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After-Birth Abortions: The Intellectually Dishonest Ethical Argument For Infanticide

Alberto Giubilini and Francesca Minerva are medical “ethicists” who argue that there should be no distinction between aborting a fetus at three weeks and killing a three week old baby. Describing such a procedure as an “after-birth abortion”, these two ethicicsts at Australian universities contend that the murder of a newborn is ethically justified under any circumstances where an abortion would otherwise be allowed.

In order to reach their conclusion, Giubilini and Minerva argue that neither a fetus nor a newborn baby are real people because they lack self-awareness and are incapable of of “planning” or “having aims”. Consequently, the baby like the fetus are only a potential persons and while pain can harm the child, death cannot. Under this twisted reasoning infanticide can be ethically justified because the parents alone suffer harm when they kill their infant.

I do not know enough about these authors to opine as to whether they truly believe that newborn babies do not have a moral right to life or if they were motivated by some other ulterior agenda in order to support their oxymoronic theory. I suspect that this is merely an intellectual argument used to justify an anti-abortion stance. Parenthetically it should be noted that Giubilini and Minerva have received death threats over this article:

Abortion is largely accepted even for reasons that do not have anything to do with the fetus’ health. By showing that (1) both fetuses and newborns do not have the same moral status as actual persons, (2) the fact that both are potential persons is morally irrelevant and (3) adoption is not always in the best interest of actual people, the authors argue that what we call ‘after-birth abortion’ (killing a newborn) should be permissible in all the cases where abortion is, including cases where the newborn is not disabled….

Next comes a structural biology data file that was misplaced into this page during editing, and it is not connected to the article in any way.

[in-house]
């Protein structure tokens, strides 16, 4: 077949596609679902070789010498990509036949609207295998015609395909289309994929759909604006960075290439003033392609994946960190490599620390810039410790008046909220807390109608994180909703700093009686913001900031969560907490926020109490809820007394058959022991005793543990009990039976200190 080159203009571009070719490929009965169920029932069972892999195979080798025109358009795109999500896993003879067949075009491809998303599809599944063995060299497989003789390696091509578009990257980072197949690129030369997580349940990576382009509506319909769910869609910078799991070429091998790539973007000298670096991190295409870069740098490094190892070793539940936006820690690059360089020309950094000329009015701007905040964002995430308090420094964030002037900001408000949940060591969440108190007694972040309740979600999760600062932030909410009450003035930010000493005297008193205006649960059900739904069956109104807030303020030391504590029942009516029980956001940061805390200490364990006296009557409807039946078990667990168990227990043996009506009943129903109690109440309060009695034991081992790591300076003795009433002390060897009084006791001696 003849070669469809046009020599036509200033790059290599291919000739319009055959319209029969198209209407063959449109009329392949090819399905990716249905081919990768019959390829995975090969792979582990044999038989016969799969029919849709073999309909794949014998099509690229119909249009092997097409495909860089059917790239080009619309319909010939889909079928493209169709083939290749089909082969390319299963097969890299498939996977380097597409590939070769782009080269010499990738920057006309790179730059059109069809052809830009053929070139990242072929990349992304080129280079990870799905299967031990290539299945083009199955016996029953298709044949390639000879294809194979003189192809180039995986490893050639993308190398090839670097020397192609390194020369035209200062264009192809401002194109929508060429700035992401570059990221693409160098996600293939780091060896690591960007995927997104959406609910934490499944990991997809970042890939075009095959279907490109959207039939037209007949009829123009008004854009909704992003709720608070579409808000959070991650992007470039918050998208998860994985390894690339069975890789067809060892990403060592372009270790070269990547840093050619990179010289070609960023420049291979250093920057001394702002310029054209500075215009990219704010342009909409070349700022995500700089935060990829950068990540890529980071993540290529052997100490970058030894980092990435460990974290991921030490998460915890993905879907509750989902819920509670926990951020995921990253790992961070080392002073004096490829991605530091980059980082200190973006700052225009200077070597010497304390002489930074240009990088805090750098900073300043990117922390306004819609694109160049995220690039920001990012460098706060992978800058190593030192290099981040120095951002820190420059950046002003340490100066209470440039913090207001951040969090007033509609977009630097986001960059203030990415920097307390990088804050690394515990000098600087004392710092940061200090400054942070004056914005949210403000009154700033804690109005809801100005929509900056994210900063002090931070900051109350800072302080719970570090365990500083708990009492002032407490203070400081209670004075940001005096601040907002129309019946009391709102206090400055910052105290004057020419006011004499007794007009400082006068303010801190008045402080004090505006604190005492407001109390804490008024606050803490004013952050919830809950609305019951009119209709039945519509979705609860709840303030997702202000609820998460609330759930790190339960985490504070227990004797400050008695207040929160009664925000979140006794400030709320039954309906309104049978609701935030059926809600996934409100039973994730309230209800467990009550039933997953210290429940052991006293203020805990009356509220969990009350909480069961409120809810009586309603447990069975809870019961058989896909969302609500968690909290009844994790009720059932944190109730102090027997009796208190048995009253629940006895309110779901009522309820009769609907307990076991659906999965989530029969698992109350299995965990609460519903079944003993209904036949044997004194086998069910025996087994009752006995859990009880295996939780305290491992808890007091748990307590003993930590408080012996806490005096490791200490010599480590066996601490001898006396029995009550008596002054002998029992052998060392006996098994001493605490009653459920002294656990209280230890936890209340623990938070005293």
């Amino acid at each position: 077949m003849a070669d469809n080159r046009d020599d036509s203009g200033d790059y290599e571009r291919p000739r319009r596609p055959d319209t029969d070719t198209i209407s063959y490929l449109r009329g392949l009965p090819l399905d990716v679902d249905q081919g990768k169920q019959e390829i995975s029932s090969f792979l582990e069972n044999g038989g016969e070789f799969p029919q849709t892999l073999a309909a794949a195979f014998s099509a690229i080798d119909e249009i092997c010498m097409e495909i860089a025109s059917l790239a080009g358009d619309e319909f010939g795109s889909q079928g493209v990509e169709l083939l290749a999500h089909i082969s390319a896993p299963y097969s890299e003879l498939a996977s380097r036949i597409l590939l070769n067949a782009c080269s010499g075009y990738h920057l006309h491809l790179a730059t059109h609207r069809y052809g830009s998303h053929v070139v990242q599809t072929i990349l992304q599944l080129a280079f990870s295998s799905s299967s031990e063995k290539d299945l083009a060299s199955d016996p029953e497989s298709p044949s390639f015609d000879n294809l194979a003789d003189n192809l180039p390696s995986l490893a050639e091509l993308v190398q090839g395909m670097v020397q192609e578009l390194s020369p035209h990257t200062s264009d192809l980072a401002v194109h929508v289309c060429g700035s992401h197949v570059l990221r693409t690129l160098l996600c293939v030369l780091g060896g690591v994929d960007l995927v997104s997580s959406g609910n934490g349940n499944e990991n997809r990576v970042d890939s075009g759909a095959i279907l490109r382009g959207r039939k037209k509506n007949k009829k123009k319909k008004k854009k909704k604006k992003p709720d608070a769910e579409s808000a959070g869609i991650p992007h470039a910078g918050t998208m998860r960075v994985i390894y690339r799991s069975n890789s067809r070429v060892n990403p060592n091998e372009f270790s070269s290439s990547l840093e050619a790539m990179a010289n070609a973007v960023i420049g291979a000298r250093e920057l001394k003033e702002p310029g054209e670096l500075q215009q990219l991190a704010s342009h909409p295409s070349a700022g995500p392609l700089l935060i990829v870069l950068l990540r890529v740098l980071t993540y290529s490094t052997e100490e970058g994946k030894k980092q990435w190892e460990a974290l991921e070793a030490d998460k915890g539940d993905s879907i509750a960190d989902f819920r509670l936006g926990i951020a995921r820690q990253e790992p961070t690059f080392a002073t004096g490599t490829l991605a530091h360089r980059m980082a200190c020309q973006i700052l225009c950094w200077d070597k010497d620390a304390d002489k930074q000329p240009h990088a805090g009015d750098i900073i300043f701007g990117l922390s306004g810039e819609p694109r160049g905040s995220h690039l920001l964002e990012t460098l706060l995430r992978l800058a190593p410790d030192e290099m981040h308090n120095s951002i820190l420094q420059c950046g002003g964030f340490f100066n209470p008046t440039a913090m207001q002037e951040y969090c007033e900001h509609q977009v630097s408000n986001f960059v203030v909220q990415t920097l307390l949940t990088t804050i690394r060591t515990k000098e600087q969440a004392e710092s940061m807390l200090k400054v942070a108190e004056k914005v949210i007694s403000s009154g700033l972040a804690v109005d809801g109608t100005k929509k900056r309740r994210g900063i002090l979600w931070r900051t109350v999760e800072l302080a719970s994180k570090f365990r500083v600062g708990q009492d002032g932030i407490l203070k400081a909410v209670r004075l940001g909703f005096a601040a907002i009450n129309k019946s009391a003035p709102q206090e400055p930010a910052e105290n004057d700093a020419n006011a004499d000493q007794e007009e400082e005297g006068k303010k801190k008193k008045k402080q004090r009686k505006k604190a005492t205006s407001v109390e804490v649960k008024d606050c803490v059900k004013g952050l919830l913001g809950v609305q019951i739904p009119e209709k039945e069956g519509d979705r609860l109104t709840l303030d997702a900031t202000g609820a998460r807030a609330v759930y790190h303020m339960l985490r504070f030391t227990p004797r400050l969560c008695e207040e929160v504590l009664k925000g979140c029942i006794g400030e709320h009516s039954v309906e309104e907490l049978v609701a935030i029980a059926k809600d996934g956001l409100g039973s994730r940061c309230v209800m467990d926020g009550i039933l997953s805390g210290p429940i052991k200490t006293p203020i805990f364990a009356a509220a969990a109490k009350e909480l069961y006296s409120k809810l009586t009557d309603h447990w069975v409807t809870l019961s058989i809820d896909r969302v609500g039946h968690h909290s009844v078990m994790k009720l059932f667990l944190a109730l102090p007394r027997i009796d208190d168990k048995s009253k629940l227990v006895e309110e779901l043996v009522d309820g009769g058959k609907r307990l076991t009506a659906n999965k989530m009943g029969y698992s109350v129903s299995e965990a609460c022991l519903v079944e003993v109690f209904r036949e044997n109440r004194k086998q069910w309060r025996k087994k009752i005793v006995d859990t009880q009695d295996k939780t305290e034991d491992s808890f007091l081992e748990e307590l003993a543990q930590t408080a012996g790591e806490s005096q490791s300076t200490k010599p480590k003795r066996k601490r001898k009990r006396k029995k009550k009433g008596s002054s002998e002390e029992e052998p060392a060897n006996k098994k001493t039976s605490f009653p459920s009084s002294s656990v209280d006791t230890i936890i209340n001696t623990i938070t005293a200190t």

Although it is reasonable to predict that living with a very severe condition is against the best interest of the newborn, it is hard to find definitive arguments to the effect that life with certain pathologies is not worth living, even when those pathologies would constitute acceptable reasons for abortion. It might be maintained that ‘even allowing for the more optimistic assessments of the potential of Down’s syndrome children, this potential cannot be said to be equal to that of a normal child’. But, in fact, people with Down’s syndrome, as well as people affected by many other severe disabilities, are often reported to be happy….

Therefore, we argue that, when circumstances occur after birth such that they would have justified abortion, what we call after-birth abortion should be permissible….

If a potential person, like a fetus and a newborn, does not become an actual person, like you and us, then there is neither an actual nor a future person who can be harmed, which means that there is no harm at all. So, if you ask one of us if we would have been harmed, had our parents decided to kill us when we were fetuses or newborns, our answer is ‘no’, because they would have harmed someone who does not exist (the ‘us’ whom you are asking the question), which means no one. And if no one is harmed, then no harm occurred….


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